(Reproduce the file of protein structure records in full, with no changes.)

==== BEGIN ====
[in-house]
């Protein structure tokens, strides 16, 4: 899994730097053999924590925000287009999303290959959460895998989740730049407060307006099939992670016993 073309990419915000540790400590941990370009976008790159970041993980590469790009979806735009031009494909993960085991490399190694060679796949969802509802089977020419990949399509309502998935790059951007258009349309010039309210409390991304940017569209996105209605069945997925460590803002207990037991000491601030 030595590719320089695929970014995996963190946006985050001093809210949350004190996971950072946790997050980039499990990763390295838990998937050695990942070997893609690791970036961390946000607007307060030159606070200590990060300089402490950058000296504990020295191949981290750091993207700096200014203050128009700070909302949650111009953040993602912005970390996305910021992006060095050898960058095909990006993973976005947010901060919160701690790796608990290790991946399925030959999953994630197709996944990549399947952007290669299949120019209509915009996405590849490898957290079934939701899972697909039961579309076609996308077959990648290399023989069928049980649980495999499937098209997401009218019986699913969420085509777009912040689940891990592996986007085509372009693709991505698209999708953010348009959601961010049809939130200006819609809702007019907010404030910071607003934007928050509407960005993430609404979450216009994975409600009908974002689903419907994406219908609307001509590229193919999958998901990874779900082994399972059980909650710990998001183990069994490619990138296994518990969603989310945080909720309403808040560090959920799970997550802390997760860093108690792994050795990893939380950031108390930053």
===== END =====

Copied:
[in-house]
């Protein structure tokens, strides 16, 4: 899994730097053999924590925000287009999303290959959460895998989740730049407060307006099939992670016993 073309990419915000540790400590941990370009976008790159970041993980590469790009979806735009031009494909993960085991490399190694060679796949969802509802089977020419990949399509309502998935790059951007258009349309010039309210409390991304940017569209996105209605069945997925460590803002207990037991000491601030 030595590719320089695929970014995996963190946006985050001093809210949350004190996971950072946790997050980039499990990763390295838990998937050695990942070997893609690791970036961390946000607007307060030159606070200590990060300089402490950058000296504990020295191949981290750091993207700096200014203050128009700070909302949650111009953040993602912005970390996305910021992006060095050898960058095909990006993973976005947010901060919160701690790796608990290790991946399925030959999953994630197709996944990549399947952007290669299949120019209509915009996405590849490898957290079934939701899972697909039961579309076609996308077959990648290399023989069928049980649980495999499937098209997401009218019986699913969420085509777009912040689940891990592996986007085509372009693709991505698209999708953010348009959601961010049809939130200006819609809702007019907010404030910071607003934007928050509407960005993430609404979450216009994975409600009908974002689903419907994406219908609307001509590229193919999958998901990874779900082994399972059980909650710990998001183990069994490619990138296994518990969603989310945080909720309403808040560090959920799970997550802390997760860093108690792994050795990893939380950031108390930053």